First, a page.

Rumbling Rabaul – The raging Cauldron of Tavurvur

The observatory sits on a hill a little further above the city, from where the world looks less spiritual and the almighty power which determines life on earth is recorded in numbers. The Rabaul Caldera is so much more than just Tavurvur; it is a complex volcanic system. Institute leader Ima shows me a graphic which demonstrates how the magma raised the caldera by an impressive 13cm. The expert soberly talks of inflation, which in this case has epic dimensions since the majority of the growth, ten centimetres, took place in 2011, therefore within the last seven months only.

The magma chamber (Harbour LVA) sits at a depth of three to four kilometres and has a biblical volume of 30-35 cubic kilometres. It is connected to a further magma reservoir twelve to eighteen kilometres beneath the earth’s crust. If the earth were an egg, the Rabaul Caldera would be at a weak point in the egg’s skin, while the insides churn and press upwards… During the seismic crisis of 1983-1985 there were 400 earthquakes every day and the Matupit Peninsula (home of the village of the same name) which lies on the volcano was raised by an incredible 1.88 metres.

On the basis of Moris algorithm in 2008 institute leader Ima developed a new non-linear algorithm Shak3_na to determine erathquake epicentres even more precise. The visualisation of the tectonic events reveals a simplyfied view of the elliptical ring structure forming the Rabaul caldera, but also shows the inverted keyblock, the rock sitting like a cork in a champaign bottle.

If one considers the speeds of the molten rock moving within the earth, you receive an astoundingly precise 3D visualisation of the volcanic system and the magma underneath the Gazelle Peninsula. There are still stories going around about a gigantic 3000m high Rabaul volcano, however the geological argumentation is very thin as stated by Nairns in 1995.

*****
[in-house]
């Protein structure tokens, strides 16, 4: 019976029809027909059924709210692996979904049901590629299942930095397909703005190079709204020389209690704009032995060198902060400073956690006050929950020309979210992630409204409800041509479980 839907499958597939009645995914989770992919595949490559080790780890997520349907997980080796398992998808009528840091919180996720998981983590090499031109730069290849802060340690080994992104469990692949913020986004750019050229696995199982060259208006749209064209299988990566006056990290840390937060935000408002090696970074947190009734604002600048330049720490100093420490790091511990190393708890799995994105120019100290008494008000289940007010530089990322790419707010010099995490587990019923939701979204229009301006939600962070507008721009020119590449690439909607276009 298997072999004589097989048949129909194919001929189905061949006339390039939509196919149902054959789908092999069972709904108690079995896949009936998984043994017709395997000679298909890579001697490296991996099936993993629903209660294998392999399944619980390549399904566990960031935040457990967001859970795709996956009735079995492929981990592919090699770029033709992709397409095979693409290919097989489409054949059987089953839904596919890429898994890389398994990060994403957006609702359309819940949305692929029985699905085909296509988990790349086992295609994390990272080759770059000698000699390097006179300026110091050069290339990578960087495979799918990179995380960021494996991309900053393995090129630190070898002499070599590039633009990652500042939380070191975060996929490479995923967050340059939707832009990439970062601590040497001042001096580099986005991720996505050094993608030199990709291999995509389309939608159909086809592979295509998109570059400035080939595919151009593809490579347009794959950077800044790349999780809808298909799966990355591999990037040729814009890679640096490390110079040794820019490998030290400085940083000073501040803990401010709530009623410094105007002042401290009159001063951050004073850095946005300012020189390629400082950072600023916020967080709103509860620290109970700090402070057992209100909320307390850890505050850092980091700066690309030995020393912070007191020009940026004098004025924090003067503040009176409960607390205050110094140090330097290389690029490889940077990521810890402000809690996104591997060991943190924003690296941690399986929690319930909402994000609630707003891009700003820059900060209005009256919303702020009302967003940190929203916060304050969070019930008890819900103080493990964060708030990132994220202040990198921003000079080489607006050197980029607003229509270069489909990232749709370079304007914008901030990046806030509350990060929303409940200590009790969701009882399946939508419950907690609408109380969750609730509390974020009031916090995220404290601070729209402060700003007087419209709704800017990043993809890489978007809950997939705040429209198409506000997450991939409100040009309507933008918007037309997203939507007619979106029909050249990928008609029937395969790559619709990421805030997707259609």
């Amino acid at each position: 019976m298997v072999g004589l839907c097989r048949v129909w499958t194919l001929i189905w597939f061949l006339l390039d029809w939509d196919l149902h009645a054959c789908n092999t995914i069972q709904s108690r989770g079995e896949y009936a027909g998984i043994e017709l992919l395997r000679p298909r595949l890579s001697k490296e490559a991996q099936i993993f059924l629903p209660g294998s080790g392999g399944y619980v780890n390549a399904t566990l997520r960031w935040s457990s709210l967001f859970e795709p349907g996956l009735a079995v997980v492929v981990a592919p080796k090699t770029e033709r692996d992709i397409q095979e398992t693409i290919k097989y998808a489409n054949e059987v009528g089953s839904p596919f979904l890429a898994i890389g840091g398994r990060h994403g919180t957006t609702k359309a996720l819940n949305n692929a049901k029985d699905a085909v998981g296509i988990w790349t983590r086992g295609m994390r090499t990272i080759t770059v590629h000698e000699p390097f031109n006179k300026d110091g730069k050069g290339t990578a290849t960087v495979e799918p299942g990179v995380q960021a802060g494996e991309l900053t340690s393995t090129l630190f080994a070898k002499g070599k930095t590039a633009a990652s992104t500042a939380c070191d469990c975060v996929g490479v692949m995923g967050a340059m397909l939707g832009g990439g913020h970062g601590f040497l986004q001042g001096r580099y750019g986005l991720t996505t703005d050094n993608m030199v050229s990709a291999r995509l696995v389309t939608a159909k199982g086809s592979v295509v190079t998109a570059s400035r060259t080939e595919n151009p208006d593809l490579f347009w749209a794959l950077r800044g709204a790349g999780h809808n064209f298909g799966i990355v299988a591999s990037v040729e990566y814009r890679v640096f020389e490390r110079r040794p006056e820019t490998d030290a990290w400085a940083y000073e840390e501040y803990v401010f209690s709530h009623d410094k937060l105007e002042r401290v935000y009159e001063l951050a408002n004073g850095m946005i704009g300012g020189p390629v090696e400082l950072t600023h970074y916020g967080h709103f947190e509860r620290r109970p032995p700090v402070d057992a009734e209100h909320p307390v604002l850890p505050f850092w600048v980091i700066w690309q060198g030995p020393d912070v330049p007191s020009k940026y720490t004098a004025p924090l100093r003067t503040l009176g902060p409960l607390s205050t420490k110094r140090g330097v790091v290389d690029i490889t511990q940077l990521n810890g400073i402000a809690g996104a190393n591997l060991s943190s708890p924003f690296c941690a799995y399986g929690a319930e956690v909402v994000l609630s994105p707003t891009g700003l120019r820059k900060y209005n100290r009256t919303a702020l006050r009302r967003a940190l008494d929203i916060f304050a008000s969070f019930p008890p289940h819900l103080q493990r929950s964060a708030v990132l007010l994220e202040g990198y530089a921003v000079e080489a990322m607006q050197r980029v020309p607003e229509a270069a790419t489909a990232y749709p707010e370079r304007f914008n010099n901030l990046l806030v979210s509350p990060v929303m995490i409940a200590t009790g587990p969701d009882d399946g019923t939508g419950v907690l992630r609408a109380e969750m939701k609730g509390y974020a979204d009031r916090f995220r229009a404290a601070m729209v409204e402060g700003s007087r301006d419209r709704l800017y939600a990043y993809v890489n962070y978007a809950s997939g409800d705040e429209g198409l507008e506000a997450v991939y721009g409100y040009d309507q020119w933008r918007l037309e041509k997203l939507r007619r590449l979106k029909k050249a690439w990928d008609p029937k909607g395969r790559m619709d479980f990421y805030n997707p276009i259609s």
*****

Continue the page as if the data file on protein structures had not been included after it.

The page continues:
The volcano only recently became active but already Jonathan is messing with me about how I should leave because my showing up woke the volcano. Those kinds of rumours can spread pretty quickly; next thing you know I’ll be chopped up into little pieces. During my stay, the Tavurvur had steady ash eruptions that sometimes reached heights of four kilometres and could be seen all the way from the other end of the Gazelle peninsula, Urara Island.

The explosive energy of the Tavurvur is considerable and definitely demands respect, especially when wandering over the razor sharp lava fields at its base, created during 1996 and 2007. My companion Chris also immediately noticed that since the awakening on Wednesday, the sulphur stains on the flanks of the volcano had grown and the fumaroles had not only multiplied but had also become stronger. The Tavurvur is not the only evidence of the earth’s energy. At the north end of the Greet Harbour, the bay between Matupit Island and the volcano, boiling water bubbles from the rocks of the so called “Hot Spring” coast, colouring the normally turquoise water yellow and orange with sulphur, iron and aluminium compounds. Boiling water bubbles to the surface out of the neighbouring Rabalanakaia crater as well.

This place won’t stay as it is for very long though. The same Icelandic company that operates the geothermal power plant at Krafla is extremely interested in tapping into the geothermal energy at the foot of the Tavurvur. At the moment it seems like the sons of guns that spot-drilled into the rhyolitic magma in 2009 might be given the chance to convert geothermal energy into electricity on a large scale.